University of Texas Institute for Geophysics Research Professor Sean P.S. Gulick arrived at the Chicxulub impact crater this week, and on Tuesday he offered his initial reactions to boarding the L/B Myrtle:
Viewing the platform (the Liftboat Myrtle) for the first time from the transport vessel Linda my immediate thought was, “Wow, she’s really high above the water.” I then thought about the possibility of storms while we are out here and decided perhaps the height above the water (~10 m or 30 ft) is a good thing!
In shallow water drilling you have to isolate the drill bit down in the hole from motion of the ocean otherwise you can’t collect a nice clean core of rock to analyze. So the best option is to simply lift the drill rig above the water and be independent of the motion of the ocean.
Next I got to observe the first group of scientists get on the basket that they lift upwards off the deck of the Linda and over the drilling equipment on the bow (front) of the ship and down into a spot on the port side to offload. To me it looked like a lot of fun!
When my turn came I looked around at least three times making sure I hadn’t forgotten any of my bags or my hat since I was boarding the platform for weeks. The ride up in the basket was as thrilling as I expected and provided an amazing view of both the liftboard and the land-based drilling rig that is mounted on the front of the vessel. Very impressive looking operation but also not much free space anywhere on deck!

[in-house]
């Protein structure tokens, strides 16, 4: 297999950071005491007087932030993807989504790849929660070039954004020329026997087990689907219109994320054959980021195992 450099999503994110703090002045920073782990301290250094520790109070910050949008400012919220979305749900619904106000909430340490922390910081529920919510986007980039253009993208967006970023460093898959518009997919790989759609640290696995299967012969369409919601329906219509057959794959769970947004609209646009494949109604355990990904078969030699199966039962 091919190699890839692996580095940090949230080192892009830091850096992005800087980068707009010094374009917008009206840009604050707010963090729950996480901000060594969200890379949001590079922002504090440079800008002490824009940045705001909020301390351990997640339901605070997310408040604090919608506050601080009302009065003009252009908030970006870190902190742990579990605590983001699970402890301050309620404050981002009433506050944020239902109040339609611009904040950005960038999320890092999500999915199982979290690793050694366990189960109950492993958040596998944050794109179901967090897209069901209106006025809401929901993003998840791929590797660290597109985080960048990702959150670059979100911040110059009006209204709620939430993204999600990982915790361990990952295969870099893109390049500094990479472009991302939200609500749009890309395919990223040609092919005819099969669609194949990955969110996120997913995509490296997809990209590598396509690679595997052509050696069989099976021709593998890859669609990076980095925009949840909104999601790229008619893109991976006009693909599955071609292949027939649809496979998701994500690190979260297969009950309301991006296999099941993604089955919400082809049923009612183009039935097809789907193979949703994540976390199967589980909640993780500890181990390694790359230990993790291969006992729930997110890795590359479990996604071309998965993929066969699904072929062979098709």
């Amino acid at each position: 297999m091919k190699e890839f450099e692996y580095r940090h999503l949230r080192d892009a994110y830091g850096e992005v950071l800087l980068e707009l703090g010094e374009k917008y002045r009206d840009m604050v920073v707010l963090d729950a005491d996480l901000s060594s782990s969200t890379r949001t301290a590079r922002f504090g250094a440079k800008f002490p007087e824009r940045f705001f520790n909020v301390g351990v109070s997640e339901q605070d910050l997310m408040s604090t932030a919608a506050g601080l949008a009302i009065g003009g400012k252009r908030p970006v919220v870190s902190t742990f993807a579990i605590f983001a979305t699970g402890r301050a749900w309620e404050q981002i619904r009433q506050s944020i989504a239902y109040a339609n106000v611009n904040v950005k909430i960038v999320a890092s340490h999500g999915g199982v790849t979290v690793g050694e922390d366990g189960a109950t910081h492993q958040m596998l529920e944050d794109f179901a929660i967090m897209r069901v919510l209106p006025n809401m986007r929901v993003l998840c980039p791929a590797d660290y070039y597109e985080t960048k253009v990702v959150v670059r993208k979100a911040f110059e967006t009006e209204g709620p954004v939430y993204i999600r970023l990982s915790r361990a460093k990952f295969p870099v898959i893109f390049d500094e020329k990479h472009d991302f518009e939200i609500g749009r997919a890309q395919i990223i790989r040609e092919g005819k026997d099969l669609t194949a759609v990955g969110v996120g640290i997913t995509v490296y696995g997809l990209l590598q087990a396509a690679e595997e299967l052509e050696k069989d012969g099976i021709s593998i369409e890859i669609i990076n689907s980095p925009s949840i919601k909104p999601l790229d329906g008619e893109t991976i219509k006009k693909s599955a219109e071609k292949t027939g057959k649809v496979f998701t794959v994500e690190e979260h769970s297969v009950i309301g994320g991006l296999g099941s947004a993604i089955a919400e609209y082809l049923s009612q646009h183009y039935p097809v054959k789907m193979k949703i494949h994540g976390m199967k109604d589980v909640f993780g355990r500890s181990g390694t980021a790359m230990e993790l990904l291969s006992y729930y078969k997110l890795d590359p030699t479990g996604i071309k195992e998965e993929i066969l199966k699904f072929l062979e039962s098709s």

Once onboard it was a whirlwind of safety meetings, learning about the 6-man cabins we would stay in, touring the science labs, etc. However, I did have enough time to reflect on how excited I was to finally be at sea and drilling the central structures of the Chicxulub impact crater for the first time in history. I have been on more than 25 scientific cruises but never on one with as much potential for discovering something truly new. Whether the discovery will have to do with the recovery of life after the impact, the impact boundary layer here at ground zero 66.5 Million years ago, or the rocks that make up enigmatic peak rings never before sampled in any impact, I can’t help but feel like we will learn something fundamental and likely surprising too.
Gulick will be on board the L/B Myrtle for the next few weeks serving as co-chief scientist for International Ocean Discovery Program expedition 364. For more information check back here often or follow along on the expedition blog.